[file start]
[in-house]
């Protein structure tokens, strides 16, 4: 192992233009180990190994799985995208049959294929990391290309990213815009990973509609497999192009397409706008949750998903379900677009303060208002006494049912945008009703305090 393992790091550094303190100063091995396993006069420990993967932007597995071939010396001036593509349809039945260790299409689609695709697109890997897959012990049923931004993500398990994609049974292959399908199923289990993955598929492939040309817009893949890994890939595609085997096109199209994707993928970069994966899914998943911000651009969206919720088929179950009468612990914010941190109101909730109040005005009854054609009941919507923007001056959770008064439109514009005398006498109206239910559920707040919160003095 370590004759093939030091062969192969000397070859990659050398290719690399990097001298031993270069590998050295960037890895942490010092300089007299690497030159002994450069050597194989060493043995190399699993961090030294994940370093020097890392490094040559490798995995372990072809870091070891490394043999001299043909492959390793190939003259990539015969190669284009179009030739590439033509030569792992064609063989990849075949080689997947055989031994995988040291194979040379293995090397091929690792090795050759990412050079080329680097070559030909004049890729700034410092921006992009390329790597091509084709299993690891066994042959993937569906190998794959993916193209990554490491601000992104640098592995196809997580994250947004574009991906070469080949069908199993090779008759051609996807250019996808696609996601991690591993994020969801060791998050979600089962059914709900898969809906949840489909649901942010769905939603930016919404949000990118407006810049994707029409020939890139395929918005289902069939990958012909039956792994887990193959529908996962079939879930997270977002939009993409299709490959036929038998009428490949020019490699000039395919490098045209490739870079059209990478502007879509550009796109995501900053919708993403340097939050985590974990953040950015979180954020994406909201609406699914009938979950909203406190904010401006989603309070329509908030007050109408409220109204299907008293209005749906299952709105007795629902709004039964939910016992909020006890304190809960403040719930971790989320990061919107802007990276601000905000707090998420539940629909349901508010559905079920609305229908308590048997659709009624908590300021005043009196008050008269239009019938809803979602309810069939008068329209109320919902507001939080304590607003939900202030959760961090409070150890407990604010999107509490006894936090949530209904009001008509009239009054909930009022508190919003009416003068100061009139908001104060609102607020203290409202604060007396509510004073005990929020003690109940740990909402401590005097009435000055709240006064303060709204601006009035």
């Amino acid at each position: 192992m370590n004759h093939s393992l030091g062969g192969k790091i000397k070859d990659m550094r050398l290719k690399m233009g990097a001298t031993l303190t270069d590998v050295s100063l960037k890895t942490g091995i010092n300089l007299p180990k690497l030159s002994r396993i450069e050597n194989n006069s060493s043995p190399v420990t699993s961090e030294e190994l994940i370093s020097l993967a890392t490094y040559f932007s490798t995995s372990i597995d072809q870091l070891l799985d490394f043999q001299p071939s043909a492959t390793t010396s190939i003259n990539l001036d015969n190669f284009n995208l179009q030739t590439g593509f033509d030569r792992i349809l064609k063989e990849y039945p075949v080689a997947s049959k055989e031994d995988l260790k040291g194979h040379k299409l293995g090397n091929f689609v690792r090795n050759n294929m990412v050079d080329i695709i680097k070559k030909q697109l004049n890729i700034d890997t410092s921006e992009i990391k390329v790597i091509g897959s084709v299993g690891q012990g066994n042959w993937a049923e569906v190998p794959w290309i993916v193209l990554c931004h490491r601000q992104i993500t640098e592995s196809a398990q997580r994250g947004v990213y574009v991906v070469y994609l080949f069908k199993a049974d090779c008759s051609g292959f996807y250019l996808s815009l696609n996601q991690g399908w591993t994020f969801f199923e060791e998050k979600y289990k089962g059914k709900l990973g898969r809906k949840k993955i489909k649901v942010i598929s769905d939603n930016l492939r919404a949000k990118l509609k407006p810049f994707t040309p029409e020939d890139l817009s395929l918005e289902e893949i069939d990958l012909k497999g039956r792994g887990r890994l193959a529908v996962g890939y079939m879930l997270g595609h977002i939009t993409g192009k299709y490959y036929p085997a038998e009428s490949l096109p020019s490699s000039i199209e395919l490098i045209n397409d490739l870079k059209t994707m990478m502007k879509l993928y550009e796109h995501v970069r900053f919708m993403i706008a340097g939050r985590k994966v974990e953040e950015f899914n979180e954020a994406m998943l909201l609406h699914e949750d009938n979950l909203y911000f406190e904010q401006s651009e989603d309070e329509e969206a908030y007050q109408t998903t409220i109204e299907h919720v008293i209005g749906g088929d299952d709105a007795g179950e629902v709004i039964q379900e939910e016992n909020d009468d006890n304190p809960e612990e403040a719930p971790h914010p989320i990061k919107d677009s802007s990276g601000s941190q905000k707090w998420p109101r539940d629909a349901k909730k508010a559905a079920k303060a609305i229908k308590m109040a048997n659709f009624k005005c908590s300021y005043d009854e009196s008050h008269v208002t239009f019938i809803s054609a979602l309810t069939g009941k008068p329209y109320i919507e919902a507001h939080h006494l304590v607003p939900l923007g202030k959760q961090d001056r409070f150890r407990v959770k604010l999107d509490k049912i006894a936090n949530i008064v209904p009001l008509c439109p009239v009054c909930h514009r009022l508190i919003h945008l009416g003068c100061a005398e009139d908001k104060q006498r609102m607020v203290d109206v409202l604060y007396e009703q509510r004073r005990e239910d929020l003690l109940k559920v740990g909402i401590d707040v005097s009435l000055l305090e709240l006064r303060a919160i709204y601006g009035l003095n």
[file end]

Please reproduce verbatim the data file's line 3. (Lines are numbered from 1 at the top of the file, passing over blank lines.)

């Amino acid at each position: 192992m370590n004759h093939s393992l030091g062969g192969k790091i000397k070859d990659m550094r050398l290719k690399m233009g990097a001298t031993l303190t270069d590998v050295s100063l960037k890895t942490g091995i010092n300089l007299p180990k690497l030159s002994r396993i450069e050597n194989n006069s060493s043995p190399v420990t699993s961090e030294e190994l994940i370093s020097l993967a890392t490094y040559f932007s490798t995995s372990i597995d072809q870091l070891l799985d490394f043999q001299p071939s043909a492959t390793t010396s190939i003259n990539l001036d015969n190669f284009n995208l179009q030739t590439g593509f033509d030569r792992i349809l064609k063989e990849y039945p075949v080689a997947s049959k055989e031994d995988l260790k040291g194979h040379k299409l293995g090397n091929f689609v690792r090795n050759n294929m990412v050079d080329i695709i680097k070559k030909q697109l004049n890729i700034d890997t410092s921006e992009i990391k390329v790597i091509g897959s084709v299993g690891q012990g066994n042959w993937a049923e569906v190998p794959w290309i993916v193209l990554c931004h490491r601000q992104i993500t640098e592995s196809a398990q997580r994250g947004v990213y574009v991906v070469y994609l080949f069908k199993a049974d090779c008759s051609g292959f996807y250019l996808s815009l696609n996601q991690g399908w591993t994020f969801f199923e060791e998050k979600y289990k089962g059914k709900l990973g898969r809906k949840k993955i489909k649901v942010i598929s769905d939603n930016l492939r919404a949000k990118l509609k407006p810049f994707t040309p029409e020939d890139l817009s395929l918005e289902e893949i069939d990958l012909k497999g039956r792994g887990r890994l193959a529908v996962g890939y079939m879930l997270g595609h977002i939009t993409g192009k299709y490959y036929p085997a038998e009428s490949l096109p020019s490699s000039i199209e395919l490098i045209n397409d490739l870079k059209t994707m990478m502007k879509l993928y550009e796109h995501v970069r900053f919708m993403i706008a340097g939050r985590k994966v974990e953040e950015f899914n979180e954020a994406m998943l909201l609406h699914e949750d009938n979950l909203y911000f406190e904010q401006s651009e989603d309070e329509e969206a908030y007050q109408t998903t409220i109204e299907h919720v008293i209005g749906g088929d299952d709105a007795g179950e629902v709004i039964q379900e939910e016992n909020d009468d006890n304190p809960e612990e403040a719930p971790h914010p989320i990061k919107d677009s802007s990276g601000s941190q905000k707090w998420p109101r539940d629909a349901k909730k508010a559905a079920k303060a609305i229908k308590m109040a048997n659709f009624k005005c908590s300021y005043d009854e009196s008050h008269v208002t239009f019938i809803s054609a979602l309810t069939g009941k008068p329209y109320i919507e919902a507001h939080h006494l304590v607003p939900l923007g202030k959760q961090d001056r409070f150890r407990v959770k604010l999107d509490k049912i006894a936090n949530i008064v209904p009001l008509c439109p009239v009054c909930h514009r009022l508190i919003h945008l009416g003068c100061a005398e009139d908001k104060q006498r609102m607020v203290d109206v409202l604060y007396e009703q509510r004073r005990e239910d929020l003690l109940k559920v740990g909402i401590d707040v005097s009435l000055l305090e709240l006064r303060a919160i709204y601006g009035l003095n």